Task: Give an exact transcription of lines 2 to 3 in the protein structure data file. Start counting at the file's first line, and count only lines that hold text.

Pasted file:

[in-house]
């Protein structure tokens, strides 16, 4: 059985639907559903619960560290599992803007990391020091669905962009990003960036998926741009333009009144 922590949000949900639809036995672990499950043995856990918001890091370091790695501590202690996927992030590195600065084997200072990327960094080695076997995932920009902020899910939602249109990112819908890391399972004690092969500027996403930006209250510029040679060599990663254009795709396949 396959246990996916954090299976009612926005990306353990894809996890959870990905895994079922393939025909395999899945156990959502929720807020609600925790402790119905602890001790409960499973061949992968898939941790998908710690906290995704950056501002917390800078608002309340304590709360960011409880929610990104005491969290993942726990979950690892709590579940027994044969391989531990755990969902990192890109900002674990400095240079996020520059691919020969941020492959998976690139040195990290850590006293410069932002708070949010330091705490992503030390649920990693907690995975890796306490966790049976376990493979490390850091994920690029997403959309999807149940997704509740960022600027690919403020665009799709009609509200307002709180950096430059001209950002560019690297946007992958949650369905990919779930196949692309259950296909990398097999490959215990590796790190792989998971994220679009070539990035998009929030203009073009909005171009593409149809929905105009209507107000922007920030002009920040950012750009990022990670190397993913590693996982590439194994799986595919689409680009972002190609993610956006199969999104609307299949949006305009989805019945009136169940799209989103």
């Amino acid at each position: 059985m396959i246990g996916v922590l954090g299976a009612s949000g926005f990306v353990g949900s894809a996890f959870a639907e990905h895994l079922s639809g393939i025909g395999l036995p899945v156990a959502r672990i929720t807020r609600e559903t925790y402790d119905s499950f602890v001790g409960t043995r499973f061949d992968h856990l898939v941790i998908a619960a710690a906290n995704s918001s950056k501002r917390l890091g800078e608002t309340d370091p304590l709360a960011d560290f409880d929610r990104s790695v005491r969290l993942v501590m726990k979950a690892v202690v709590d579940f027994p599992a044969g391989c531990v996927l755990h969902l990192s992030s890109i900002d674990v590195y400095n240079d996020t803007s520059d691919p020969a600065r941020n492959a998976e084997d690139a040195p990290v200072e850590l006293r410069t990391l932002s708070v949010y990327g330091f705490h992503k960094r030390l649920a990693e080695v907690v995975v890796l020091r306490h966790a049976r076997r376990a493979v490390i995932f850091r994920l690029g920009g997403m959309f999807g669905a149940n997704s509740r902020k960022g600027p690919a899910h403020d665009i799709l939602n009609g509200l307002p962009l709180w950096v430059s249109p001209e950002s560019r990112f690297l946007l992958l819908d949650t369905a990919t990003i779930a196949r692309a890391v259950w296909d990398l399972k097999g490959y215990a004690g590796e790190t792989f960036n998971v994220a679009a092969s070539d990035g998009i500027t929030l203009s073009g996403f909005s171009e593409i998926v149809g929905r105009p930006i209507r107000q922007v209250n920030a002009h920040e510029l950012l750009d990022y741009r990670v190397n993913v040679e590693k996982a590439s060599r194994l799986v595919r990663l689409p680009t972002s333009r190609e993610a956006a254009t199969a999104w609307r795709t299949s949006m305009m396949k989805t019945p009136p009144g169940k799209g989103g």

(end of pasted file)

């Protein structure tokens, strides 16, 4: 059985639907559903619960560290599992803007990391020091669905962009990003960036998926741009333009009144 922590949000949900639809036995672990499950043995856990918001890091370091790695501590202690996927992030590195600065084997200072990327960094080695076997995932920009902020899910939602249109990112819908890391399972004690092969500027996403930006209250510029040679060599990663254009795709396949 396959246990996916954090299976009612926005990306353990894809996890959870990905895994079922393939025909395999899945156990959502929720807020609600925790402790119905602890001790409960499973061949992968898939941790998908710690906290995704950056501002917390800078608002309340304590709360960011409880929610990104005491969290993942726990979950690892709590579940027994044969391989531990755990969902990192890109900002674990400095240079996020520059691919020969941020492959998976690139040195990290850590006293410069932002708070949010330091705490992503030390649920990693907690995975890796306490966790049976376990493979490390850091994920690029997403959309999807149940997704509740960022600027690919403020665009799709009609509200307002709180950096430059001209950002560019690297946007992958949650369905990919779930196949692309259950296909990398097999490959215990590796790190792989998971994220679009070539990035998009929030203009073009909005171009593409149809929905105009209507107000922007920030002009920040950012750009990022990670190397993913590693996982590439194994799986595919689409680009972002190609993610956006199969999104609307299949949006305009989805019945009136169940799209989103």
């Amino acid at each position: 059985m396959i246990g996916v922590l954090g299976a009612s949000g926005f990306v353990g949900s894809a996890f959870a639907e990905h895994l079922s639809g393939i025909g395999l036995p899945v156990a959502r672990i929720t807020r609600e559903t925790y402790d119905s499950f602890v001790g409960t043995r499973f061949d992968h856990l898939v941790i998908a619960a710690a906290n995704s918001s950056k501002r917390l890091g800078e608002t309340d370091p304590l709360a960011d560290f409880d929610r990104s790695v005491r969290l993942v501590m726990k979950a690892v202690v709590d579940f027994p599992a044969g391989c531990v996927l755990h969902l990192s992030s890109i900002d674990v590195y400095n240079d996020t803007s520059d691919p020969a600065r941020n492959a998976e084997d690139a040195p990290v200072e850590l006293r410069t990391l932002s708070v949010y990327g330091f705490h992503k960094r030390l649920a990693e080695v907690v995975v890796l020091r306490h966790a049976r076997r376990a493979v490390i995932f850091r994920l690029g920009g997403m959309f999807g669905a149940n997704s509740r902020k960022g600027p690919a899910h403020d665009i799709l939602n009609g509200l307002p962009l709180w950096v430059s249109p001209e950002s560019r990112f690297l946007l992958l819908d949650t369905a990919t990003i779930a196949r692309a890391v259950w296909d990398l399972k097999g490959y215990a004690g590796e790190t792989f960036n998971v994220a679009a092969s070539d990035g998009i500027t929030l203009s073009g996403f909005s171009e593409i998926v149809g929905r105009p930006i209507r107000q922007v209250n920030a002009h920040e510029l950012l750009d990022y741009r990670v190397n993913v040679e590693k996982a590439s060599r194994l799986v595919r990663l689409p680009t972002s333009r190609e993610a956006a254009t199969a999104w609307r795709t299949s949006m305009m396949k989805t019945p009136p009144g169940k799209g989103g």